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Émile-Jean-Horace Vernet (1789-1863)

Zouaves at the Malakoff Signed and dated 1856

Oil on canvas | 39.7 x 33.9 cm (support, canvas/panel/str external) | RCIN 406470

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  • Originally composed of North African mercenaries fighting for the French, the Zouaves formed three regiments of the French army known for their extraordinary bravery and exotic appearance. By the middle of the nineteenth century most of the soldiers in the Zouaves were Frenchmen, but they retained striking uniforms based on North African dress in memory of their origins. The Crimean War of 1854-5 brought a great deal of publicity for the fighting skills of the Zouave regiments, which were widely reported in European and North American journals. They won immortal renown for their part in the fall of the protracted and costly siege of the fortress port of Sebastopol. On 8th September 1855 Marshal MacMahon led soldiers of the 1st Zouaves in a charge that overran the Malakoff, the huge stone fortified tower that was the linchpin of the Russian city's defences. This brought an end to the 349 day Siege of Sebastopol, and eventually the Crimean War. Descended from a line of distinguished artists, Horace Vernet was born in apartments in the Louvre. Although he painted a wide variety of subjects, the artist is best known for his works celebrating the French military achievements of his time. Vernet did not actually witness the events of 8th September 1855, having visited the besieged Sebastopol at the end of 1854. However reports of the heroic conduct of the Zouaves inspired both this painting and a sequel to it, 'The Taking of the Malakoff' (Musée Rolin, Autun). This picture was purchased by Queen Victoria who gave it to Prince Albert as a Christmas present in 1857. She wrote in her Journal that 'Albert was much pleased with the little Horace Vernet I gave him'. Queen Victoria expressed great concern for the soldiers fighting in the Crimea and went to visit many of the wounded in military hospitals. She purchased paintings and watercolours recording aspects of the war, many of which emphasised the tragic suffering of individual soldiers, of which her most famous was 'The Roll Call' by Elizabeth, Lady Butler. A mezzotint after this painting was produced by Gautier, published in Europe by Goupil, 1st October 1857, and by M. Knoedler in New York.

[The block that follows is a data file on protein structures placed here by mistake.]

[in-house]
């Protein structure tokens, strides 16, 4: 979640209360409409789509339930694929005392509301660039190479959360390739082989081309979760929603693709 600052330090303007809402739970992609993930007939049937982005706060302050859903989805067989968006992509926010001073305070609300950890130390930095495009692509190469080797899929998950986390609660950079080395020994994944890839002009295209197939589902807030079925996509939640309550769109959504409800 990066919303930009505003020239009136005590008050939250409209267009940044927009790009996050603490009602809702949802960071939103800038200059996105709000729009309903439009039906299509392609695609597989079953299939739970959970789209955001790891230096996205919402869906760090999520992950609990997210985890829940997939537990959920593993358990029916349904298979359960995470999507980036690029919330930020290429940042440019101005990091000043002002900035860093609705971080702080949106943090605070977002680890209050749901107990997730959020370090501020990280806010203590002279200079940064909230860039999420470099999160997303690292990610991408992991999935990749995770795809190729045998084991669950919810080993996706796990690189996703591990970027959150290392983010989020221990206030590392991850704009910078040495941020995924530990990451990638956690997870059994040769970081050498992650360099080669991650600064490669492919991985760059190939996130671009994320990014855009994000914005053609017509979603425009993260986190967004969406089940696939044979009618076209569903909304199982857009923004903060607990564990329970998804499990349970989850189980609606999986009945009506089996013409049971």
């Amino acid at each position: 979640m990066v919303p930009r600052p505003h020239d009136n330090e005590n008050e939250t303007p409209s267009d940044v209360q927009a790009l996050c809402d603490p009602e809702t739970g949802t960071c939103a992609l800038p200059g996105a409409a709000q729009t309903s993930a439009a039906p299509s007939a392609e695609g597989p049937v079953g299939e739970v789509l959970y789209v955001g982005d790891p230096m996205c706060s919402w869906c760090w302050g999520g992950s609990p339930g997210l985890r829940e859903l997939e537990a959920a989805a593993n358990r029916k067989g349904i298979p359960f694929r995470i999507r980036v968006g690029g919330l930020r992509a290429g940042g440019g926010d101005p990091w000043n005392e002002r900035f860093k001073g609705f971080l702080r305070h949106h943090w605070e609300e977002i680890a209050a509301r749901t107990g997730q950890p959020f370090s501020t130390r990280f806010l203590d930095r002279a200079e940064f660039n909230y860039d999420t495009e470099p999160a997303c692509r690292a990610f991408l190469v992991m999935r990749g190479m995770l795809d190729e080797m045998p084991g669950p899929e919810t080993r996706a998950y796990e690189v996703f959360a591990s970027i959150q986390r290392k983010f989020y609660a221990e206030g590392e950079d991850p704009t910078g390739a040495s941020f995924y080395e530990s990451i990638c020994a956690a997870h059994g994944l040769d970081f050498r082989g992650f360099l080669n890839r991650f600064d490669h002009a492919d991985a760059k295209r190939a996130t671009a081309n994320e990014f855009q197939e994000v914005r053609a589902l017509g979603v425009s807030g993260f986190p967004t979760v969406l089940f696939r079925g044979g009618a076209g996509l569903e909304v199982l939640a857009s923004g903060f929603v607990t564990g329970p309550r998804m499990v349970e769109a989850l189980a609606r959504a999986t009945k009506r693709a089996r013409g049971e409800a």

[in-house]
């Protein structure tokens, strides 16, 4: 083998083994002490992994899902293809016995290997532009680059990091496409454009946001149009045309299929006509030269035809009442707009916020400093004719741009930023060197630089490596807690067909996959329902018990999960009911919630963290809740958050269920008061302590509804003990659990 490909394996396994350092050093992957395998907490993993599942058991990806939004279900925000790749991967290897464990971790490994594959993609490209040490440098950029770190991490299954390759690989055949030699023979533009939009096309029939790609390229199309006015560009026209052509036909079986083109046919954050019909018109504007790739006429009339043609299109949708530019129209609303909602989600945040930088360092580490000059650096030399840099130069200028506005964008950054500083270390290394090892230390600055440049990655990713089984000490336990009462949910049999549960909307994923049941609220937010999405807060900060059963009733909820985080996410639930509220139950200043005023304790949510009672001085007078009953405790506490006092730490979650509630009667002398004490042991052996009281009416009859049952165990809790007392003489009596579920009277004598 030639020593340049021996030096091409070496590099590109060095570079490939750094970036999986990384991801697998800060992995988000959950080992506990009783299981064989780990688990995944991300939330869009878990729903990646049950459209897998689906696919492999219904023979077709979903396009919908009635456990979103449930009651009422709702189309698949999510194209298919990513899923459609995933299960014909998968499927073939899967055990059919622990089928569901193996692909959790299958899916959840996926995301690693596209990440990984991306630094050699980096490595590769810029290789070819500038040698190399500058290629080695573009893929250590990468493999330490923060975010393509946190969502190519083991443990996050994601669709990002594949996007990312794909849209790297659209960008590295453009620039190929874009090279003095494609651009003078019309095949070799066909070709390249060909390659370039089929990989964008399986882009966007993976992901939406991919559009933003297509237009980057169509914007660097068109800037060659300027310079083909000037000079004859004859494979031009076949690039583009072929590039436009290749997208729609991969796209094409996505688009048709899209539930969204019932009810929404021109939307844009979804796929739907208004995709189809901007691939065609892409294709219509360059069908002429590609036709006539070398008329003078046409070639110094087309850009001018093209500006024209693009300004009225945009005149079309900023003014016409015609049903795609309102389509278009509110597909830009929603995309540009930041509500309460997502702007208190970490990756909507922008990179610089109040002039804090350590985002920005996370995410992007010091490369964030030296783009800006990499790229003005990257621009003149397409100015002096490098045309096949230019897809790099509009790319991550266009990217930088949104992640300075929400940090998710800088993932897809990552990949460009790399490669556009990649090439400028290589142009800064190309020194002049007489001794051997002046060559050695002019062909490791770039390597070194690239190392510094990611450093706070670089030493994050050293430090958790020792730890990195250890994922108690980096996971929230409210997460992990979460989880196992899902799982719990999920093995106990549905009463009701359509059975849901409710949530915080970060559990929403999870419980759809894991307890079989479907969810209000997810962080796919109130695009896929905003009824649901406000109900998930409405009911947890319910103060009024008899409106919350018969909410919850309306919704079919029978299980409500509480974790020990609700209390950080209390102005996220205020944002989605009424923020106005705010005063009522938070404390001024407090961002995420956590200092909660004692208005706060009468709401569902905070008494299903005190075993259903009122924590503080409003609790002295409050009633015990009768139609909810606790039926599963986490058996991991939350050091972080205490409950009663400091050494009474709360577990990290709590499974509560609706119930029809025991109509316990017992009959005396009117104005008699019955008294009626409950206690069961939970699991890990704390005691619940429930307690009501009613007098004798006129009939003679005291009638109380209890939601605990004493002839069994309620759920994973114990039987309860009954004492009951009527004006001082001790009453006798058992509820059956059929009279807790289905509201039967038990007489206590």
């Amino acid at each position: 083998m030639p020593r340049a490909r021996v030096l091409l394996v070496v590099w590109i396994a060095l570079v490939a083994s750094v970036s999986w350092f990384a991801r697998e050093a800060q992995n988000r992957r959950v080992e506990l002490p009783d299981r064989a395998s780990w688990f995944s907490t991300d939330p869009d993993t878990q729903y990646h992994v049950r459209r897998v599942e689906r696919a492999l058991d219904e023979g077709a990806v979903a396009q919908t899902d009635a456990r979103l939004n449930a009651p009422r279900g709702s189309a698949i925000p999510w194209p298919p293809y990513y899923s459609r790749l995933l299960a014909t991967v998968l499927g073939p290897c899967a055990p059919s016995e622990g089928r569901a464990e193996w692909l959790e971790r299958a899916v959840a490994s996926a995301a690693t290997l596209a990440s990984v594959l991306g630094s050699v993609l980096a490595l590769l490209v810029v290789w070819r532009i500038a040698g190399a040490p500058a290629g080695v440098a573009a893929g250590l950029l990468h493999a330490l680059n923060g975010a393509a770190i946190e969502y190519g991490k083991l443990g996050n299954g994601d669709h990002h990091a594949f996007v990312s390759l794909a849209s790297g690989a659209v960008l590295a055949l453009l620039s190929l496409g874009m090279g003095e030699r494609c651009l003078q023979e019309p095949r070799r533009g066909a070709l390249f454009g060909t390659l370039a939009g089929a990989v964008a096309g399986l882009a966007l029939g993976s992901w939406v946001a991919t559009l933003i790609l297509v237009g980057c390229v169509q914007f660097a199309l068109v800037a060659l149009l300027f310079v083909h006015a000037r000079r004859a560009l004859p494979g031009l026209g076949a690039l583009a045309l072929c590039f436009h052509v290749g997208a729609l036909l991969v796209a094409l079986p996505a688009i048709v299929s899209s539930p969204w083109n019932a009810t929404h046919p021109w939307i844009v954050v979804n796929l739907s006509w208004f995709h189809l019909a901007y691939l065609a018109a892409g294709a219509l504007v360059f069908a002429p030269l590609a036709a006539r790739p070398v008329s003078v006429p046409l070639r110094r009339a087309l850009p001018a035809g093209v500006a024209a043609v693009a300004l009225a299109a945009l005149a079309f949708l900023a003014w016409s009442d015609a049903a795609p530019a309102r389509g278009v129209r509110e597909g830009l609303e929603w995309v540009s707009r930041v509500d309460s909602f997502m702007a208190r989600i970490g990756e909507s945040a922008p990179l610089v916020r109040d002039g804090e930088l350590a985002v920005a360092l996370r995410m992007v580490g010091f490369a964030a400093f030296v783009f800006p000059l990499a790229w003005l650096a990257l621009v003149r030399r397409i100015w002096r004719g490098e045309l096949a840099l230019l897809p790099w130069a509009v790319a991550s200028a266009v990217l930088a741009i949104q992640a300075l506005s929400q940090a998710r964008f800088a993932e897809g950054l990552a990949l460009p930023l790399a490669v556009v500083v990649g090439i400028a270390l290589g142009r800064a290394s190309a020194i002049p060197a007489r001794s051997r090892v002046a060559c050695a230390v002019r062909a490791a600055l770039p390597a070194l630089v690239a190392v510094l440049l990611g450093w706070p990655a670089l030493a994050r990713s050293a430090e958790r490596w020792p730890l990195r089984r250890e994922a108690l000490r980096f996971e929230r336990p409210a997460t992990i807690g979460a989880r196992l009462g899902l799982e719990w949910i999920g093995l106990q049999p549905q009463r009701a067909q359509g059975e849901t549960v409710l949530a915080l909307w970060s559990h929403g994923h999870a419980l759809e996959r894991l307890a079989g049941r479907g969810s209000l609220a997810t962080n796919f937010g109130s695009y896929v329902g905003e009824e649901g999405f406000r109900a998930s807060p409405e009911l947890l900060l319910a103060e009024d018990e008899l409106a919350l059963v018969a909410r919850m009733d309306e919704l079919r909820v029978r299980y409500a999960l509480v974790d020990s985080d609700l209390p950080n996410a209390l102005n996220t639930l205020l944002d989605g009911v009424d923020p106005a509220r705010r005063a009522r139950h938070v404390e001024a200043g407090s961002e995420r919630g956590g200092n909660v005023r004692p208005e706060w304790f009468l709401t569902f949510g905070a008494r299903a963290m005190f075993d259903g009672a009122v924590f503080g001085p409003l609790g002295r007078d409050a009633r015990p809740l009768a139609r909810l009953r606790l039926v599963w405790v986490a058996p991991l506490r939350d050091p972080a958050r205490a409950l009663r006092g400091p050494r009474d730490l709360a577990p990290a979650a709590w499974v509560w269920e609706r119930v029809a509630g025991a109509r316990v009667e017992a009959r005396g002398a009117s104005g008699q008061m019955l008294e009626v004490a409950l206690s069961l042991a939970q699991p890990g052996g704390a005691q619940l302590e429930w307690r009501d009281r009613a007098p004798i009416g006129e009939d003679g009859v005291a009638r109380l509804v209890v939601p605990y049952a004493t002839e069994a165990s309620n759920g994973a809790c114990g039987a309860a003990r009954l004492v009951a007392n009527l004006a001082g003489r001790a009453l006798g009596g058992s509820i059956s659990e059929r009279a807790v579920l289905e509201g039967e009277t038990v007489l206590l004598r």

Given to Prince Albert by Queen Victoria, on 24th December 1857; recorded at Osborne House, 1876

  • Medium and techniques

    Oil on canvas


    39.7 x 33.9 cm (support, canvas/panel/str external)

    64.5 x 58.2 x 8.5 cm (frame, external)

  • Alternative title(s)

    The taking of the Malakoff

    Zouaves taking the Malakhov, Sebastapol, 8 September 1855

    Zouaves taking the Malakhov, a key defensive strong point at the south eastern end of Sebastapol, whose capture on 8 September 1855 led to the fall of the city.